Continued from here.
Sophat glanced at Brooke from across the kitchen. He wanted to be alone with her, but it didn’t seem possible—when there are only five people at a gathering, it’s kind of obvious when two of them sneak away together.
Then her eyes met his, and she gave him a sly smile. She reached down into the pocket of her cardigan and pulled out the corner of a packet of papers. The handwriting samples. Sophat grinned. He felt weirdly proud. Brooke didn’t like games—Sophat knew that about her. But she was going along with this “How to Kill K” thing, and she seemed to actually be enjoying it. She was actually smiling at him. She was noticing him, which was an exponential improvement over every other day in the past year, when she didn’t even seem aware of his existence.
The smile lasted only a second, then Brooke’s face resumed its usual coldness. She was known around school as a total ice queen. She was so focused on her schoolwork that she seemed to have no need for friends, or boys, or fun. But this only made her more attractive to Sophat. In fact, this was among his favorite things about her. Everyone else he knew was only interested in parties; Brooke had goals: She was going to be the first female president-slash-bioengineer in history. Sophat didn’t really have any goals himself, beyond getting Brooke to fall in love with him. And he’d made more progress on that in the last five minutes than he had in an entire year.
Sophat looked up to see Brooke in the kitchen talking with Karl, the German exchange student. They were leaning over the counter together, trying to load the gas cartridges—sleek metal bullets full of nitrous oxide—into the whipper. It felt like they were taking a VERY LONG TIME, and Karl kept leaning excessively close to her and OH GOD DID THEIR FOREHEADS JUST TOUCH? It wasn’t fair. Guys like Karl could just swoop in from Germany with their blue eyes and excessive leaning and steal everyone’s crushes. Drop dead, Karl, he thought. Or at least go back to freaking Germany.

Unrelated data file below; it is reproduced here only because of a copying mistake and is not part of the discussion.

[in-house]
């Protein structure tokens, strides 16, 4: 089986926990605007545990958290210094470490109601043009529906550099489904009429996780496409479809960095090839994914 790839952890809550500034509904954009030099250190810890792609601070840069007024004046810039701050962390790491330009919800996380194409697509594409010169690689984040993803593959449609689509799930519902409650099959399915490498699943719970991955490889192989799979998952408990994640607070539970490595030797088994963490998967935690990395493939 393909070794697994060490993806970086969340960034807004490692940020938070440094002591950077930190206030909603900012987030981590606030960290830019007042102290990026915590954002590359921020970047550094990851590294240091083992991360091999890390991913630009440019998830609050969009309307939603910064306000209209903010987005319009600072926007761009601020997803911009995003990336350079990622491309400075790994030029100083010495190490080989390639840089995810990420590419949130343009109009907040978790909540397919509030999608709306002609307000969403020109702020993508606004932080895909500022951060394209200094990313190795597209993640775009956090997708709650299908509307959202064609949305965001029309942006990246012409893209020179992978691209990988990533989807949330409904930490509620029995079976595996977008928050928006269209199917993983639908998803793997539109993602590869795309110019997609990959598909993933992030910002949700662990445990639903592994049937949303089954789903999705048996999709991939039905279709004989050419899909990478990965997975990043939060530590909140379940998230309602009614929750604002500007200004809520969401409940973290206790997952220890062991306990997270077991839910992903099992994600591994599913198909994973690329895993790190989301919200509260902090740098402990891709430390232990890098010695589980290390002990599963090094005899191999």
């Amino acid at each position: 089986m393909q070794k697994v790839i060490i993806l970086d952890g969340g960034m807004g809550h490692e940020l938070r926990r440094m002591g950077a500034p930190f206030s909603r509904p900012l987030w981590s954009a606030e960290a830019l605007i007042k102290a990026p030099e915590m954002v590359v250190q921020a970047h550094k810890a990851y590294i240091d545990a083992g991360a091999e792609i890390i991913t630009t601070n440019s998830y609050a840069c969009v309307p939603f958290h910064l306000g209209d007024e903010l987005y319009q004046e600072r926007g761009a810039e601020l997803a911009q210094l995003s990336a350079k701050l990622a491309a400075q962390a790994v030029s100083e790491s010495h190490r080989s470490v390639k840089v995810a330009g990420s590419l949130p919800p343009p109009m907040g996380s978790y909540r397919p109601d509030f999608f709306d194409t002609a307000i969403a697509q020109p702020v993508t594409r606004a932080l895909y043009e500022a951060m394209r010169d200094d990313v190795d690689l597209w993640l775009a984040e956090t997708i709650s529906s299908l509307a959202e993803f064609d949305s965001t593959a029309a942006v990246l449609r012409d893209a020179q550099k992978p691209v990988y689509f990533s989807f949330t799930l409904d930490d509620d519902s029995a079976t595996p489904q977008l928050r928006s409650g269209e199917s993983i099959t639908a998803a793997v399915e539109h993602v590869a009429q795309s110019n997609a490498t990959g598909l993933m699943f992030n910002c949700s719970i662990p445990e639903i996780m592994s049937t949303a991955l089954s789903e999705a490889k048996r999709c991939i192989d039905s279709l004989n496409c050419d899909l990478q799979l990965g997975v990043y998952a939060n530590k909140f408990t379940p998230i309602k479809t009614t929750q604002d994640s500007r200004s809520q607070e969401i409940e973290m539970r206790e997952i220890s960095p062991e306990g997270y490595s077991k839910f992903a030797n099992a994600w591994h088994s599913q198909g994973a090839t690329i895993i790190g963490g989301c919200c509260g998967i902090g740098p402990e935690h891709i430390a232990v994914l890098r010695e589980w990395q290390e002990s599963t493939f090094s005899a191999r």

But as soon as he thought it, Sophat felt stupid. There was no need to be jealous or nasty. He didn’t own Brooke and had no right to feel territorial. And anyway, Brooke required constant intellectual stimulation and wouldn’t have the patience to go out with a guy with such a limited English vocabulary. Stay cool, he told himself. That was kind of Sophat’s thing, being cool.
“Hey, guys,” Sophat heard himself practically yell. “What’s the next step?” Ugh, what was he doing? He tried to play it off by nodding toward Brooke and Karl’s little tabletop project.
Brooke responded without so much as glancing up: “Almost ready…” Sophat loved this version of Brooke’s voice—barely audible, spoken between gritted teeth. The voice of complete concentration.
Then there was a crash.
“Oh gosh, oops,” Parker was saying, bending to sweep up a broken glass that had shattered on the tiled floor. It was the third thing he’d broken in the last 10 minutes.
“Be careful!” Keely snapped at him. “My parents will notice if they come home and every single glass is broken!”
“Parker, hello, stop turning up the heat!” Brooke said, slapping Parker’s hand away from the stove top. “What is wrong with you? Did you drop your brain along with everything else you’ve dropped in the last hour?”
“Sorry,” Parker hissed, turning the knob back to low.
“And stop messing with the injector,” Brooke added. “The directions say not to clean out the siphon.”
“The directions say, the directions say,” Parker repeated, mimicking her.
“Parker, maybe you should go chill,” Sophat said, hoping he would get the hint and get out of the way so he could get closer to Brooke. He could get a closer look at those cooking directions, too. Something seemed weird about them. Everyone else was just forging ahead with this supposed mystery game. Sophat felt like he was the only one who wondered what exactly they were doing.
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